Drought charity leader welcomes probe

Drought charity leader welcomes probe

Drought impacted farmers that have registered with charities have said they have struggled to get hold of fodder through the programs.

Drought impacted farmers that have registered with charities have said they have struggled to get hold of fodder through the programs.


Although there is controversy over the allocation of drought charity funds, the leader of one charity welcomes the ACNC investigation.


THE LEADER of a prominent drought charity has welcomed a decision by the Australian Charities and Not-for-profits Commission (ACNC) to investigate his organisation and how it distributes its funds and resources, saying it is an opportunity to highlight the work they are doing.

The ACNC announced last week it would look into the operations of Rural Aid / Buy a Bale and Aussie Helpers following complaints.

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Charles Alder, the founder of Rural Aid and Buy a Bale, said the ACNC probe held no fears.

“We welcome the chance to explain what we are doing and the challenges we face in terms of managing the scale of our operations and meeting the expectations of both the donors and the farmers we are helping.”

The ACNC works comes as some drought impacted farmers have been expressing their disappointment with the distribution methodology used by drought charities, saying resources have not been meeting demand as well as they could.

One western Queensland livestock producer, who Fairfax Agricultural Media has chosen not to name, said his experience with Buy A Bale had been disappointing.

The producer said in his dealings with the charity it had been unable to deliver on he was led to believe it could do when he signed up and that an offer from Buy A Bale for financial assistance to buy feed would only have equated to enough cover for ten days at most.

“In the end I have decided to deregister from the list, it is disappointing as all it is doing is creating false hope,” the farmer said.

However, Mr Alder said the charity was trying to use the $20 million it has in funds to best provide relief for farmers and generate maximum bang for bucks.

“There are a lot of farmers, over 4200, on our books and they are over a large geographic area, so it can be difficult to manage people’s expectations.”

The ACNC has contacted Rural Aid and Aussie Helpers to seek assurances that the influx of goods and funds being donated gets to those in need, following concerns raised in the media.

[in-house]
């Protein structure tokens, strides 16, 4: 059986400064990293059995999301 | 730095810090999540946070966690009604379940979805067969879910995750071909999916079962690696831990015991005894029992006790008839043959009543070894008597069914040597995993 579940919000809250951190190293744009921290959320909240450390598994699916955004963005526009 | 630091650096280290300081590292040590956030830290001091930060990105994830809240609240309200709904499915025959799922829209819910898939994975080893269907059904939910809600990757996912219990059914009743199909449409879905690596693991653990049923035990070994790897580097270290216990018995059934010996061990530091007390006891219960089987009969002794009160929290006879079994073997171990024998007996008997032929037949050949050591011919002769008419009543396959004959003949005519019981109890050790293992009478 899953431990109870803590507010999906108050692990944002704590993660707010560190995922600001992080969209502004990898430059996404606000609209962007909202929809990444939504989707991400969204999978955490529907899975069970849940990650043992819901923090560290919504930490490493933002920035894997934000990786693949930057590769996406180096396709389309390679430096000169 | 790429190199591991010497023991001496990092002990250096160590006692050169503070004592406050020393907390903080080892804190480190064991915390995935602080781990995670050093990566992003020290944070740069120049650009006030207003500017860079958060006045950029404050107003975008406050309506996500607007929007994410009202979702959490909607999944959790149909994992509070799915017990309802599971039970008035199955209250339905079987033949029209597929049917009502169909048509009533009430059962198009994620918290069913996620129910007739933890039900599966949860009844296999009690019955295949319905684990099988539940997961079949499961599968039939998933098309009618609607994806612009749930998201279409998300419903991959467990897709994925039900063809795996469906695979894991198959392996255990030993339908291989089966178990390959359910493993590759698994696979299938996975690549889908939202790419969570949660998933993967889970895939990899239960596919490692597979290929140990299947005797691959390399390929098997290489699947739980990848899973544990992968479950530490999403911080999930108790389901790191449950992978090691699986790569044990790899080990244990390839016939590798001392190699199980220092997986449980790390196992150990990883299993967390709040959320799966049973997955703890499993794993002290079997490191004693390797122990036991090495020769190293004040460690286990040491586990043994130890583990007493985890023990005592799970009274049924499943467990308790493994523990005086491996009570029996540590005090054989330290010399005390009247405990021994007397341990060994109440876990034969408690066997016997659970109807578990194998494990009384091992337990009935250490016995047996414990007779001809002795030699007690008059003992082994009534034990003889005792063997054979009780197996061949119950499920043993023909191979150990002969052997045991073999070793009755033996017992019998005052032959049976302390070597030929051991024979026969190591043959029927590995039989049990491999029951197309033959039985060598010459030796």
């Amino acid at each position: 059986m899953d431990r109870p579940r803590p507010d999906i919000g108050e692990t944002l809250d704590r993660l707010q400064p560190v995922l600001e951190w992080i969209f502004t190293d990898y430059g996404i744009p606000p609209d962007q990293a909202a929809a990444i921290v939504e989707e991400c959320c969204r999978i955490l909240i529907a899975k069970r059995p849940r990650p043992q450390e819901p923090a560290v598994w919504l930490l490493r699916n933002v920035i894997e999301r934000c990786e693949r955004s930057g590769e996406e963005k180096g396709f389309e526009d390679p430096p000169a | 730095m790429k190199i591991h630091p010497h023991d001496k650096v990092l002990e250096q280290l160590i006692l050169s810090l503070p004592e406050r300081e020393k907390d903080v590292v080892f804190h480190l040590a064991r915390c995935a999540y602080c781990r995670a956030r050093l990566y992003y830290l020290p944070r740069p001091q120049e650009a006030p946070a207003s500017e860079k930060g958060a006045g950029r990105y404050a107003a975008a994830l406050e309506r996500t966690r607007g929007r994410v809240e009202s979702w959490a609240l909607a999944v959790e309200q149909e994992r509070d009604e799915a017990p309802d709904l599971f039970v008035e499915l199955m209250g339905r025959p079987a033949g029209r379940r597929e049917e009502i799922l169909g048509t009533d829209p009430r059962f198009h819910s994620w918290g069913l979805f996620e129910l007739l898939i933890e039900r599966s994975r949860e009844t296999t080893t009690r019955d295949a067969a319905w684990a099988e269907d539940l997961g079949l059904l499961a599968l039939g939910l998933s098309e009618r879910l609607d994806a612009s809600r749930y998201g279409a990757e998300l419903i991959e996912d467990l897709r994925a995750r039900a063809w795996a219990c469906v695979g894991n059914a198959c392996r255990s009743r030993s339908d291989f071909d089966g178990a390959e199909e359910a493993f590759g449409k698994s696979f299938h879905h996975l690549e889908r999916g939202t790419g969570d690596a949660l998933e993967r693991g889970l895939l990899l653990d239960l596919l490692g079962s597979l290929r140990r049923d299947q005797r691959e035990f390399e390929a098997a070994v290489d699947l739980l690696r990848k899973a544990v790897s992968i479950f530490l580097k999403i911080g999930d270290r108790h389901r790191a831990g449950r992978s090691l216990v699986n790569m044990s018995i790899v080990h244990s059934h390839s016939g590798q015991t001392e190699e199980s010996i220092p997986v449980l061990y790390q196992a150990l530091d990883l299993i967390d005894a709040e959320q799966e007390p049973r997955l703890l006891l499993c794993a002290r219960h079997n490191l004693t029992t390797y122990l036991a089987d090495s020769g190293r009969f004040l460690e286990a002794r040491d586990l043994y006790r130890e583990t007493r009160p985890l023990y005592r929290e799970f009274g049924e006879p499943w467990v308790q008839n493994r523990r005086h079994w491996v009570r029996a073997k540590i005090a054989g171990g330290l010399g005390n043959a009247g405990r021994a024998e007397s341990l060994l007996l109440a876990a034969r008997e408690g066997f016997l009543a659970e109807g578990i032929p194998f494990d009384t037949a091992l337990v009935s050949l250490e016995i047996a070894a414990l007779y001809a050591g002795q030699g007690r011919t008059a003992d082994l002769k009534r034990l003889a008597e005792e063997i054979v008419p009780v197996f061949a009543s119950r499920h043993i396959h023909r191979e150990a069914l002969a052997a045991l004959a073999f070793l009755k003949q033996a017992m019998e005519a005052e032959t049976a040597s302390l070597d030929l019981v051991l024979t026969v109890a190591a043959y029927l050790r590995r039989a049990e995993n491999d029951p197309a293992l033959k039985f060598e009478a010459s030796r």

ACNC commissioner, Gary Johns said the regulator was seeking to ensure charities, managing massive sums of money, are transparent and accountable.

Screenshots seen by Fairfax Agricultural Media show some organisations have raised close to $50 million.

“Australians have been incredibly generous and donated huge amounts of money and goods to help those affected by the drought,” Commissioner Johns said.

Commissioner Johns confirmed both organisations were working with the ACNC.

 “Our enquiries are still ongoing however both charities have fully cooperated.”

One of the major criticism from those seeking aid has been the seemingly arbitrary manner in which fodder is distributed.

The Queensland farmer said logistical issues were not being organised well.

“It does not seem to be managed well and the lengthy timeframes before people registered are getting assistance are not helping.

“By the time farmers come to approach a charity for help they probably needed help yesterday, so having to wait months before getting any assistance means it is missing the mark.”

He also said the system of hay deliveries had gaping holes.

“If you’re not in an area where there is a hay run then do you have to miss out?” he questioned.

“I know there are difficulties in organising it all, but it does not seem to be co-ordinated that well and I think that if people knew how things worked they would probably not sign up for help.”

“There’s no problem with trying to help but be transparent about what you are doing and what you can provide.”

Mr Alder said the distribution of fodder was a balancing act.

“The vast majority of farmers we work with understand the difficulties of getting assistance to a large amount of people across a wide area.

“Unfortunately there are some with unrealistic expectations.”

Mr Alder said farmers could not expect to maintain livestock on Buy A Bale donations alone.

“The people we are working with are buying in feed for other places, the charity does not have enough to support farmers outright, this is not about allowing people to maintain herd numbers it is about letting them have the time to make educated decisions about what they do next.”

The story Drought charity leader welcomes probe first appeared on Farm Online.


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